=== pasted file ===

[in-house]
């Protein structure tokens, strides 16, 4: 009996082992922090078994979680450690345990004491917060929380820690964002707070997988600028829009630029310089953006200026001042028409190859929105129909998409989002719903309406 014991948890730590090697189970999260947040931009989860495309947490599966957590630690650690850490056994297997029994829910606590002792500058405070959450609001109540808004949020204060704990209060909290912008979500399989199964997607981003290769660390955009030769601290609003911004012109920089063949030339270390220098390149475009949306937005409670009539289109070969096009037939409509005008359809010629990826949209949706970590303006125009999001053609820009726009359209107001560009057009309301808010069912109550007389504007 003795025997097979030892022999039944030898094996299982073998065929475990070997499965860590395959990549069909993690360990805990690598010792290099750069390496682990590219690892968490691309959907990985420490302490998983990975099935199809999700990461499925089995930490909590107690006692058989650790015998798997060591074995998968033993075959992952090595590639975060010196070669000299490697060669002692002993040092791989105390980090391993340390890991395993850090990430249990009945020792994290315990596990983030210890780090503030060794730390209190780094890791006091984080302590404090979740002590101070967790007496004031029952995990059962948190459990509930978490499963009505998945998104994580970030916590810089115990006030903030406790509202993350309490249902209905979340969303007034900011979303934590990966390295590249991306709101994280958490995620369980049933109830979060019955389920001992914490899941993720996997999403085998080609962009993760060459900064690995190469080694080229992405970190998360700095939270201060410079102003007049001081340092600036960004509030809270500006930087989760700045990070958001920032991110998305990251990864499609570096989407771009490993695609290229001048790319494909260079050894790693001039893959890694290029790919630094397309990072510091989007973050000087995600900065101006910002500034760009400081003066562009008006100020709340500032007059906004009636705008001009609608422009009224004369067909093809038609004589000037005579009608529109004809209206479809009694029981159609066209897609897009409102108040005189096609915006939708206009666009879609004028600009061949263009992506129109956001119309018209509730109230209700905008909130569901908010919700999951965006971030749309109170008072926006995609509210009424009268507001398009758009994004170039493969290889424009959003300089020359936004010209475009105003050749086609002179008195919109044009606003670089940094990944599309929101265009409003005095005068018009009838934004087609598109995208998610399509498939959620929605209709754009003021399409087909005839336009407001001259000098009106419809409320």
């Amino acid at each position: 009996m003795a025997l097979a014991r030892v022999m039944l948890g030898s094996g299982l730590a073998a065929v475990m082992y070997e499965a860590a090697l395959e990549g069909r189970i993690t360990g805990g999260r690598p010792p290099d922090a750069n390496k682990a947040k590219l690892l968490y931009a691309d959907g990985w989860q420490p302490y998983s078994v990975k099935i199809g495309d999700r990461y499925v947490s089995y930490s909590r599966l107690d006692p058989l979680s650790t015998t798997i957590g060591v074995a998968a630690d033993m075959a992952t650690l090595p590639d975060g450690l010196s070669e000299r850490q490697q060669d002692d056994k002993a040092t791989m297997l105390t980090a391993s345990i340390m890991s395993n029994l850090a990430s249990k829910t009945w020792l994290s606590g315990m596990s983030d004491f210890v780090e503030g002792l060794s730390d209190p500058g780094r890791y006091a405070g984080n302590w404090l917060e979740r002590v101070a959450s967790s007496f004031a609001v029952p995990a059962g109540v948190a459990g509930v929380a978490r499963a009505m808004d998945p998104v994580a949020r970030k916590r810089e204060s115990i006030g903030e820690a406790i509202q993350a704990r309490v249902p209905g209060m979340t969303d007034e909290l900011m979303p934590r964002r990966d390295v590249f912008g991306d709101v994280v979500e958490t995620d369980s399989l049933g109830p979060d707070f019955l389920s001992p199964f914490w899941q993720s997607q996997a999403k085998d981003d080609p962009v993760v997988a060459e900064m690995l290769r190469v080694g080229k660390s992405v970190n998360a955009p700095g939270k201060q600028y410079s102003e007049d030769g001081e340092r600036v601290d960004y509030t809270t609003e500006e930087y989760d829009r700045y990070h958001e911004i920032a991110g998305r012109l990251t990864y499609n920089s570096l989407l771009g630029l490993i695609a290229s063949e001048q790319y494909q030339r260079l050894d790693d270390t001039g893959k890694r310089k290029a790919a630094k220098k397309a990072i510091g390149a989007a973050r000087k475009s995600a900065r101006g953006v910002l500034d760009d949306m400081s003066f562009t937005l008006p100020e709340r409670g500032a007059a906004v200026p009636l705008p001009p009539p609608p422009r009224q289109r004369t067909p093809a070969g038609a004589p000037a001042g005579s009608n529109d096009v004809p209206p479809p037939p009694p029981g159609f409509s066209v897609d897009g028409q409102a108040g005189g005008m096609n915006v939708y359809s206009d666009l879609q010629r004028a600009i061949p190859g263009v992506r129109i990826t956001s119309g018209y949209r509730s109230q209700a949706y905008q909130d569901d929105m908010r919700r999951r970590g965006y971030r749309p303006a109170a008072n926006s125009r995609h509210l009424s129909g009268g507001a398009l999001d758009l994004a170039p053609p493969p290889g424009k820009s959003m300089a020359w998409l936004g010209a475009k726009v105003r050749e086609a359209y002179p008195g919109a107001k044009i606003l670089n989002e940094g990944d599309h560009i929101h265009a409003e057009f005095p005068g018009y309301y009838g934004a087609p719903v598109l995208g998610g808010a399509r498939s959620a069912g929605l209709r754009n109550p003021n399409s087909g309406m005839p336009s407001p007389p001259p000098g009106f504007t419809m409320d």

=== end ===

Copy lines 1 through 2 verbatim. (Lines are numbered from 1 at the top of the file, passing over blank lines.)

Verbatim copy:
[in-house]
């Protein structure tokens, strides 16, 4: 009996082992922090078994979680450690345990004491917060929380820690964002707070997988600028829009630029310089953006200026001042028409190859929105129909998409989002719903309406 014991948890730590090697189970999260947040931009989860495309947490599966957590630690650690850490056994297997029994829910606590002792500058405070959450609001109540808004949020204060704990209060909290912008979500399989199964997607981003290769660390955009030769601290609003911004012109920089063949030339270390220098390149475009949306937005409670009539289109070969096009037939409509005008359809010629990826949209949706970590303006125009999001053609820009726009359209107001560009057009309301808010069912109550007389504007 003795025997097979030892022999039944030898094996299982073998065929475990070997499965860590395959990549069909993690360990805990690598010792290099750069390496682990590219690892968490691309959907990985420490302490998983990975099935199809999700990461499925089995930490909590107690006692058989650790015998798997060591074995998968033993075959992952090595590639975060010196070669000299490697060669002692002993040092791989105390980090391993340390890991395993850090990430249990009945020792994290315990596990983030210890780090503030060794730390209190780094890791006091984080302590404090979740002590101070967790007496004031029952995990059962948190459990509930978490499963009505998945998104994580970030916590810089115990006030903030406790509202993350309490249902209905979340969303007034900011979303934590990966390295590249991306709101994280958490995620369980049933109830979060019955389920001992914490899941993720996997999403085998080609962009993760060459900064690995190469080694080229992405970190998360700095939270201060410079102003007049001081340092600036960004509030809270500006930087989760700045990070958001920032991110998305990251990864499609570096989407771009490993695609290229001048790319494909260079050894790693001039893959890694290029790919630094397309990072510091989007973050000087995600900065101006910002500034760009400081003066562009008006100020709340500032007059906004009636705008001009609608422009009224004369067909093809038609004589000037005579009608529109004809209206479809009694029981159609066209897609897009409102108040005189096609915006939708206009666009879609004028600009061949263009992506129109956001119309018209509730109230209700905008909130569901908010919700999951965006971030749309109170008072926006995609509210009424009268507001398009758009994004170039493969290889424009959003300089020359936004010209475009105003050749086609002179008195919109044009606003670089940094990944599309929101265009409003005095005068018009009838934004087609598109995208998610399509498939959620929605209709754009003021399409087909005839336009407001001259000098009106419809409320």